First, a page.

Firstly, can not abide those soft floury baps.

    I’m a Glaswegian, and we tend to have some very particular ideas about what constitutes a roll.

    The Glasgow Roll, once tasted, everything is inferior.

    I actually hate UK chip shop chips, and can only eat them in a buttered glasgow roll.

    And lastly I could eat my own fingers clean off to the wrist with the addition of CHICKIN salt.

    fabulous stuff.

    Shauna, bloody good to have you back, I thought you were all published and thin now so had no further use for your fat unpublished fans online.


  8. Oh, Shauny, the depravity of a peacock eating a stray chip!!! For some reason I feel incensed that he lowered himself, like a common seagull/pigeon/airborne rat. That image of him on a fancy doorstep is the great premise for a kids’ story, somehow:

    En route to Mayfair, Baron Percy Peacock, a little peckish at least an hour pre hors dourves, spies through his monocle a fried stick of potato.

    ‘I say, driver,’ he says, to the driver. ‘Halt the Rolls, old chappy, I’m nipping out for a chippy! Pip pip!’

    And … I’m not sure where I was going with that.

    T-bone has never been to Scotland but he has his own version of that chip sandwich thing. Much of the same, but adds mayo cos he is Dutch and has that European sophistication thing going on.

  9. “halt the Rolls, old chappy!”

    OHHH i just busted a gut 🙂

    Pol, nowt do with being published, just busy as fuck and not wanting to write one of those godawful I’M TOO BUSY TO BLOG blog posts but in hingsight it was probably the courteous thing to do! D’oh!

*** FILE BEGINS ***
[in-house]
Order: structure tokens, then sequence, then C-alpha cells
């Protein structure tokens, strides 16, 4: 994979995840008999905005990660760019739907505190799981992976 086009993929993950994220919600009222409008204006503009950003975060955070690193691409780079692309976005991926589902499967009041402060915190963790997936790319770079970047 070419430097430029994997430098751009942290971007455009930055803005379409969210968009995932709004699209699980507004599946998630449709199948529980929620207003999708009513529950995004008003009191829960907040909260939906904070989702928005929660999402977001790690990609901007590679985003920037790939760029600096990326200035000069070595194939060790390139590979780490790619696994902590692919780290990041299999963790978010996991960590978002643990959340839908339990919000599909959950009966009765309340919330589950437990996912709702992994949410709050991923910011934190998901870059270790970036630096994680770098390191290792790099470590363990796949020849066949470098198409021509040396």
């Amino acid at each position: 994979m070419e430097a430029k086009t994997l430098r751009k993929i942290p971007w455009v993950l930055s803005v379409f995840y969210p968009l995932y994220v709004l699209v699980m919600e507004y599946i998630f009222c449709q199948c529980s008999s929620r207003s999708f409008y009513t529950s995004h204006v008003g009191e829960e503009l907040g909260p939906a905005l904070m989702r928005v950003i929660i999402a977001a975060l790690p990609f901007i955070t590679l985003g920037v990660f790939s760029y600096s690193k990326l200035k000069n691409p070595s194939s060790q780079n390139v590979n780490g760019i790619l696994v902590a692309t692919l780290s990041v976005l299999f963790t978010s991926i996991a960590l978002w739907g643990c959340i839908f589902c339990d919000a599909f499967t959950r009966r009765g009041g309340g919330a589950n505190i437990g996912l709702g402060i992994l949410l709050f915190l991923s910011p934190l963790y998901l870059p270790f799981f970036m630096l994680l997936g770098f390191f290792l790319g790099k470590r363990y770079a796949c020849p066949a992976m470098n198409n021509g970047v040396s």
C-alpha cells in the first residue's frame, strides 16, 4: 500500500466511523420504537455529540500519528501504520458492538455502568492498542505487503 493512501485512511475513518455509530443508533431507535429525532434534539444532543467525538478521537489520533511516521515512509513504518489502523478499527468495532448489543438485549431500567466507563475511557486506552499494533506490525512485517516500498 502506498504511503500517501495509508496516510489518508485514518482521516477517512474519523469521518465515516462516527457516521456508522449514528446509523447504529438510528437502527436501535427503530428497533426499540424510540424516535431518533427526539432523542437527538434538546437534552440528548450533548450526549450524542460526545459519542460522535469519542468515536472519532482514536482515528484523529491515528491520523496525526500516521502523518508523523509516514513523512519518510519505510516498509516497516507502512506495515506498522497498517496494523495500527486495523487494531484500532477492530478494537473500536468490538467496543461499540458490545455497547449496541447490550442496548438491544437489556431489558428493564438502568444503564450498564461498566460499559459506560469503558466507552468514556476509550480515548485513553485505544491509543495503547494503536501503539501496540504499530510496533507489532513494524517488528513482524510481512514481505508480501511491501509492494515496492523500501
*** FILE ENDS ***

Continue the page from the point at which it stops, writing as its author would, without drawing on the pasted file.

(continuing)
10. For a person who runs a diet blog, you make me hungry too much – although even me who likes chips and bread find the combination a bit weird to think of.

    …although, one of my favourite snacks is a Vegemite and crisp (or chips as we used to call them) sandwich (actually, to be precise bread, NZ butter, Vegemite and crinkle cut crisps hopefully salted). Yummy!

    Getting good chips is tough here (the UK) which is probably lucky for my tummy. Same for the absence of good meat pies (which are in every convenience store back home in NZ).

    All hail to the chickin!

    Scott F 🙂

  11. LaLa tried to stop me from eating hot chips for 2 weeks. I failed after about 2 days…

    They sneak into my life somehow…

  12. Don’t know what chicken salt really is…but I whole heartedly agree about the lemon. I MUST have lemon for my fish…MUST! I also like a little tartar sauce too…and of course I can appreciate the occasional malted vinegar with my fried fish supper…unfortunately I haven’t been able to eat fish in over 2-3 years, I’m sadly allergic…this found out the hardest way possible, by eating it and getting terribly sick everytime 🙁 *sigh* At least I made good memories when I had the chance.

  13. Corrrr, you can’t beat a good chip butty, I’m dribbling now. But where’s the ketchup??? You can’t have a butty without a good splodge of Tommy K!

  14. I like the floury rolls, and chips, but would not combine them. Personally I think the best thing to put in floury rolls is marmalade (and a little Flora).

    Peacocks eating chips! More unusual than seagulls:


    We are the dawn marauders.
    We prey on pizza. We kill kebabs.
    We mug thrushes for bread crusts
    with a snap of our big bent beaks.
    We drum the worms from the ground
    with the stamp of our wide webbed feet.
    We spread out, cover the area –
    like cops looking for the body
    of a murdered fish-supper.
    Here we go with our hooligan yells
    loud with gluttony, sharp with starvation.
    Here we go bungee-jumping on the wind
    charging from the cold sea of our birth.
    This is invasion. This is occupation.
    Our flags are black, white and grey.
    Our wing-stripes are our rank.
    No sun can match the brazen
    colour of our mad yellow eyes.

    We are the seagulls.
    We are the people.

    (Brian McCabe)

  15. That sandwich is the pron. Also, I am surprised that tanning starts in the spring. It seems like it runs year round here, and we are weather twins.